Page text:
Is it a good time to buy a house?

Ned Browne

According to The Halifax, the average price of a home in the United Kingdom has hit £250,000 for the first time ever. Much of the growth has been fuelled by the surge in demand for properties in the suburbs. Prices in the inner cities seem to have stagnated

Why are prices rising?

It is somewhat counterintuitive that, in the midst of a global pandemic, property prices would rise but there are some fundamentals at play.  

Firstly, money has never been cheaper. Borrowers with a chunky deposit or equity are currently snapping up five-year fixed-rate mortgage deals for less than 1.5%. This is pushing up demand for properties.  

The current stamp duty holiday is also increasing the demand; announced on 8th July 2020, this tax cut means all properties bought for £500,000 or under are exempt from stamp duty. This provision is due to end on 31st March 2021, but some observers suspect it will be extended.

 

Safe as houses

Low interest rates have also made saving less appealing. This may have encouraged some people to enter the market, including landlords who have, of late, been hesitant in light of Brexit uncertainty. And, like gold, properties are seen as a safe-haven for money in uncertain times. As the saying goes: “safe as houses”.

 

Is buying cheaper than renting?

Long term, buying has always made more financial sense than renting, especially over the course of a 25-year mortgage. But, often, owners have had less spare cash in the short term due to running costs. However, now owning is cheaper in the short term too.  

Mortgage interest payments are currently far cheaper than the cost of renting. The issue, of course, is the size of deposit that the banks require. And that is something worth examining.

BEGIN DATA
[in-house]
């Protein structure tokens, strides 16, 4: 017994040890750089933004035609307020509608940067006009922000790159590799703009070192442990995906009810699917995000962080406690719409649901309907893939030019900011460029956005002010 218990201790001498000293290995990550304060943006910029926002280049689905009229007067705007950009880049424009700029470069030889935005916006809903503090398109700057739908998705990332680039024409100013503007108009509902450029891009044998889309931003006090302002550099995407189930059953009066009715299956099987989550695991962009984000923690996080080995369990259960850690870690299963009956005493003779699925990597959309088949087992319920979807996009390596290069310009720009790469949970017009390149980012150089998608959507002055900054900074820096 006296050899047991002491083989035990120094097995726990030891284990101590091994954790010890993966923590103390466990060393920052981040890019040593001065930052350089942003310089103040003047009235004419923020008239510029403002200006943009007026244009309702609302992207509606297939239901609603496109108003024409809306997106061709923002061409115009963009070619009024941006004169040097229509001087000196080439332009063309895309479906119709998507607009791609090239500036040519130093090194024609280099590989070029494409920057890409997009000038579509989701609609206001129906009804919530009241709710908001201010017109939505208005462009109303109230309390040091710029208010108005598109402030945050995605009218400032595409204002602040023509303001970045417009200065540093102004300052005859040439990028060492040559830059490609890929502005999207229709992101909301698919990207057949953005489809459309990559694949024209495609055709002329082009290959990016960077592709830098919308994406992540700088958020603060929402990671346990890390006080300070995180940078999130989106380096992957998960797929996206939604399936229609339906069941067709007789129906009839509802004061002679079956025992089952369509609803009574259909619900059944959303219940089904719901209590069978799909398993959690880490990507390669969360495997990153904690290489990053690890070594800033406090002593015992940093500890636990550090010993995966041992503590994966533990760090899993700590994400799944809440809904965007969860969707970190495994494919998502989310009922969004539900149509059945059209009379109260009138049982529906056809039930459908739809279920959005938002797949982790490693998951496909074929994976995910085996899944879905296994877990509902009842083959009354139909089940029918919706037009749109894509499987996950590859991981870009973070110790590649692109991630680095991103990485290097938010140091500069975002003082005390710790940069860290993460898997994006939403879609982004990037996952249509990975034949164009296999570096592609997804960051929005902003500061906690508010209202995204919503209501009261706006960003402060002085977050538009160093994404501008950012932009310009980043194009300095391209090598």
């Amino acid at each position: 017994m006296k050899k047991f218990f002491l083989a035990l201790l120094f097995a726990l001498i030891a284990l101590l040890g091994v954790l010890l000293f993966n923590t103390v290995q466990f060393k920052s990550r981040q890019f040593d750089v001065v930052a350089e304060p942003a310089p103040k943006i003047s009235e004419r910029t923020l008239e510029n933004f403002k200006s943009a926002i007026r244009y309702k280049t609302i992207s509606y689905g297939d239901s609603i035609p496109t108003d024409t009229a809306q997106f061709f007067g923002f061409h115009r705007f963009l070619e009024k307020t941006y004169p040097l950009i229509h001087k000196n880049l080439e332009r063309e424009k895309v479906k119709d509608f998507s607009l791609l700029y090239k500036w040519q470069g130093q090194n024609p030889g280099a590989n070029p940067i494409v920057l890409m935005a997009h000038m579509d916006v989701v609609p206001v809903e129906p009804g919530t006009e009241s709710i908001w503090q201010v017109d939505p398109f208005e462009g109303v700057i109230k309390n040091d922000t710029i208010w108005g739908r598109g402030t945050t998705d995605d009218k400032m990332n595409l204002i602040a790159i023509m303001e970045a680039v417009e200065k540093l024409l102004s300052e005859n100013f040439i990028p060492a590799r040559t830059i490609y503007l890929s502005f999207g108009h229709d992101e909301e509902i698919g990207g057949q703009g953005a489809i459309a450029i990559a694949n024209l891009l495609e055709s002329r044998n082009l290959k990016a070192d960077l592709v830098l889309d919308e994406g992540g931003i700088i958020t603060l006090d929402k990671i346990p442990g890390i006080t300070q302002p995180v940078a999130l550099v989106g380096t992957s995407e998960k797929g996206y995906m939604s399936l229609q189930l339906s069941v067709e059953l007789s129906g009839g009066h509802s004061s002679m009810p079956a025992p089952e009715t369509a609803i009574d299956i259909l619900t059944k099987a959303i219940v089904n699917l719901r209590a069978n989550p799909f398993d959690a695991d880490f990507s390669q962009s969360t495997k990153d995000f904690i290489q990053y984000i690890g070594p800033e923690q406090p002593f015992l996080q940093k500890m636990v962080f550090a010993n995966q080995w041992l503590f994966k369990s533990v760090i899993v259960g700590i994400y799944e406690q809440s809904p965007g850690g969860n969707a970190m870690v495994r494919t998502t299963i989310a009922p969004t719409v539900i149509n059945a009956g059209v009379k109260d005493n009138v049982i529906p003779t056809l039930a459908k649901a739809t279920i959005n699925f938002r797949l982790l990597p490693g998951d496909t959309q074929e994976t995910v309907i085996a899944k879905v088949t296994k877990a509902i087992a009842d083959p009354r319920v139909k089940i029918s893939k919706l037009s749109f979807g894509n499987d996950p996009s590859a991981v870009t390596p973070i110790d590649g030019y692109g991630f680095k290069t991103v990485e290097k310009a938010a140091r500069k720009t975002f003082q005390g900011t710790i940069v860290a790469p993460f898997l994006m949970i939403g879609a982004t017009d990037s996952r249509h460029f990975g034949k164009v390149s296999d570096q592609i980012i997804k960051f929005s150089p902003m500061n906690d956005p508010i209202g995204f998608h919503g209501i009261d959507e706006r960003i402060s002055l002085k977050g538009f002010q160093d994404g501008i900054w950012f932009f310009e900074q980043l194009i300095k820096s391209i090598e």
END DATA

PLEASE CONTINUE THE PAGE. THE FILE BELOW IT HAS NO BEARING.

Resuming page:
Stricter lending criteria

Since the 2008 financial crisis, lending criteria have been repeatedly toughened. This increased regulation has meant that it’s never been harder to get a mortgage. The paperwork alone is enough to make a grown man cry. And, since the onset of the pandemic, most lenders have raised their minimum-deposit requirements. Banks do this when they’re concerned about future property prices.

 

Negative equity

If property prices do fall, and the loan amount ends up being more than the value of the property, borrowers will find themselves in negative equity. And, while negative equity is terrible for homeowners, it’s also every bank’s nightmare.  

Hundreds of thousands of people falling into negative equity in 2008 is what caused the subprime mortgage crisis in the USA which, in turn, pre-empted the global financial crisis. That’s not to say the banks are always right. Nonetheless, it does give pause for thought.  

We can’t assume property prices will keep on rising. Indeed, most economists think they will fall or flat line in 2021.

 

A home not a house

So, if you are going to buy, make sure it’s somewhere that you could live in the long term. And, remember, working from home may not last for everyone—so, if you have to commute again, could you? Property, as always, is a long-term game.

Read more: Everything you need to know about home staging

Read more: How covid will change the housing market


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